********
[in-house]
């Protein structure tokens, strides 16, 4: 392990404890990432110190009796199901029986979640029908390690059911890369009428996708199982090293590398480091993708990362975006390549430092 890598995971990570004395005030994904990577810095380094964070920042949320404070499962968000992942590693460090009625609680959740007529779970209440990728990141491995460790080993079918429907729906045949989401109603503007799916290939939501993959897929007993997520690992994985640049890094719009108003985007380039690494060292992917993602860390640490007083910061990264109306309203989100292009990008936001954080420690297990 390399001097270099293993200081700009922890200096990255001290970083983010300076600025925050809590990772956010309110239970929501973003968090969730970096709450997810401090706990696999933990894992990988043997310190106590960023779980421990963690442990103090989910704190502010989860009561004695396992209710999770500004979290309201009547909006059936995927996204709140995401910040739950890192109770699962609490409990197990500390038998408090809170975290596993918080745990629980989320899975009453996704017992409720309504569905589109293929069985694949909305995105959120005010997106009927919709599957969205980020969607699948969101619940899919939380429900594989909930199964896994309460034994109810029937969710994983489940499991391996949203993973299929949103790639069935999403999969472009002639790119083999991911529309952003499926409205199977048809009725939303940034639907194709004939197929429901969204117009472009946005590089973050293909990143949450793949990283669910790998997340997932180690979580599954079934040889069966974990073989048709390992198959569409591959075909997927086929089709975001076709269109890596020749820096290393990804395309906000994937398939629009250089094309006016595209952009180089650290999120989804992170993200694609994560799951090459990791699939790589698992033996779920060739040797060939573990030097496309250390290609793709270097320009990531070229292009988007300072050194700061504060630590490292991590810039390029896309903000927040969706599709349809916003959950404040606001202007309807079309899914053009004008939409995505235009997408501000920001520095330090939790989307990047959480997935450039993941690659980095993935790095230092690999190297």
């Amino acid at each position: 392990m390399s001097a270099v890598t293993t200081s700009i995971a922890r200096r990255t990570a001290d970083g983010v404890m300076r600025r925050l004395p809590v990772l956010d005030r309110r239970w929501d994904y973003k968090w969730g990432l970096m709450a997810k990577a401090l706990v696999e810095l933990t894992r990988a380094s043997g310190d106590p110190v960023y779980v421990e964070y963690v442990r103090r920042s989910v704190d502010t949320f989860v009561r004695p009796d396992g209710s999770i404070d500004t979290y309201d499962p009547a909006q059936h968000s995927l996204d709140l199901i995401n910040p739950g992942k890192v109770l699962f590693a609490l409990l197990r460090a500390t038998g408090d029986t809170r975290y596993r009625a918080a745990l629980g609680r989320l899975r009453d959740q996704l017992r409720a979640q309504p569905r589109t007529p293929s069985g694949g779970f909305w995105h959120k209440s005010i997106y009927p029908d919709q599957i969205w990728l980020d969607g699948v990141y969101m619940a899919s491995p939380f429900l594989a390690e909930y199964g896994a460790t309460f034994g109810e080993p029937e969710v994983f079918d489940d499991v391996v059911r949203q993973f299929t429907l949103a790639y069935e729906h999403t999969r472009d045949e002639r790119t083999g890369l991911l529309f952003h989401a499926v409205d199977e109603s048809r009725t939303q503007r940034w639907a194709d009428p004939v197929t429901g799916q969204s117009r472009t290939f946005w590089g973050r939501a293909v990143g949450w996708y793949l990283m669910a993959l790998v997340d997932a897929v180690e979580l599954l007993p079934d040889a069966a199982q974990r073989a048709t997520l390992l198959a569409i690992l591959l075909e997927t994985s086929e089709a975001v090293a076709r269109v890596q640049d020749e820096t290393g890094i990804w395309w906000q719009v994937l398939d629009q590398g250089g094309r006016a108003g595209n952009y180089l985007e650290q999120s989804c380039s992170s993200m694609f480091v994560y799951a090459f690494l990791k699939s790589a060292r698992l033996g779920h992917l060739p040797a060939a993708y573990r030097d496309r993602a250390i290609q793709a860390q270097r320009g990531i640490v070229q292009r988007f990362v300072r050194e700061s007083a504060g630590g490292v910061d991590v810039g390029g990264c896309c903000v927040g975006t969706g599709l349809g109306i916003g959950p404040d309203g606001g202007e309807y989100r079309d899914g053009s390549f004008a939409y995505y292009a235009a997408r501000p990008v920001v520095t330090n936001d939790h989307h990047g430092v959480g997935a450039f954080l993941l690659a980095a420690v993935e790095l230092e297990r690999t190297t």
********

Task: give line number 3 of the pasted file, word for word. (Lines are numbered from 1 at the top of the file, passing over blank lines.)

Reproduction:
């Amino acid at each position: 392990m390399s001097a270099v890598t293993t200081s700009i995971a922890r200096r990255t990570a001290d970083g983010v404890m300076r600025r925050l004395p809590v990772l956010d005030r309110r239970w929501d994904y973003k968090w969730g990432l970096m709450a997810k990577a401090l706990v696999e810095l933990t894992r990988a380094s043997g310190d106590p110190v960023y779980v421990e964070y963690v442990r103090r920042s989910v704190d502010t949320f989860v009561r004695p009796d396992g209710s999770i404070d500004t979290y309201d499962p009547a909006q059936h968000s995927l996204d709140l199901i995401n910040p739950g992942k890192v109770l699962f590693a609490l409990l197990r460090a500390t038998g408090d029986t809170r975290y596993r009625a918080a745990l629980g609680r989320l899975r009453d959740q996704l017992r409720a979640q309504p569905r589109t007529p293929s069985g694949g779970f909305w995105h959120k209440s005010i997106y009927p029908d919709q599957i969205w990728l980020d969607g699948v990141y969101m619940a899919s491995p939380f429900l594989a390690e909930y199964g896994a460790t309460f034994g109810e080993p029937e969710v994983f079918d489940d499991v391996v059911r949203q993973f299929t429907l949103a790639y069935e729906h999403t999969r472009d045949e002639r790119t083999g890369l991911l529309f952003h989401a499926v409205d199977e109603s048809r009725t939303q503007r940034w639907a194709d009428p004939v197929t429901g799916q969204s117009r472009t290939f946005w590089g973050r939501a293909v990143g949450w996708y793949l990283m669910a993959l790998v997340d997932a897929v180690e979580l599954l007993p079934d040889a069966a199982q974990r073989a048709t997520l390992l198959a569409i690992l591959l075909e997927t994985s086929e089709a975001v090293a076709r269109v890596q640049d020749e820096t290393g890094i990804w395309w906000q719009v994937l398939d629009q590398g250089g094309r006016a108003g595209n952009y180089l985007e650290q999120s989804c380039s992170s993200m694609f480091v994560y799951a090459f690494l990791k699939s790589a060292r698992l033996g779920h992917l060739p040797a060939a993708y573990r030097d496309r993602a250390i290609q793709a860390q270097r320009g990531i640490v070229q292009r988007f990362v300072r050194e700061s007083a504060g630590g490292v910061d991590v810039g390029g990264c896309c903000v927040g975006t969706g599709l349809g109306i916003g959950p404040d309203g606001g202007e309807y989100r079309d899914g053009s390549f004008a939409y995505y292009a235009a997408r501000p990008v920001v520095t330090n936001d939790h989307h990047g430092v959480g997935a450039f954080l993941l690659a980095a420690v993935e790095l230092e297990r690999t190297t």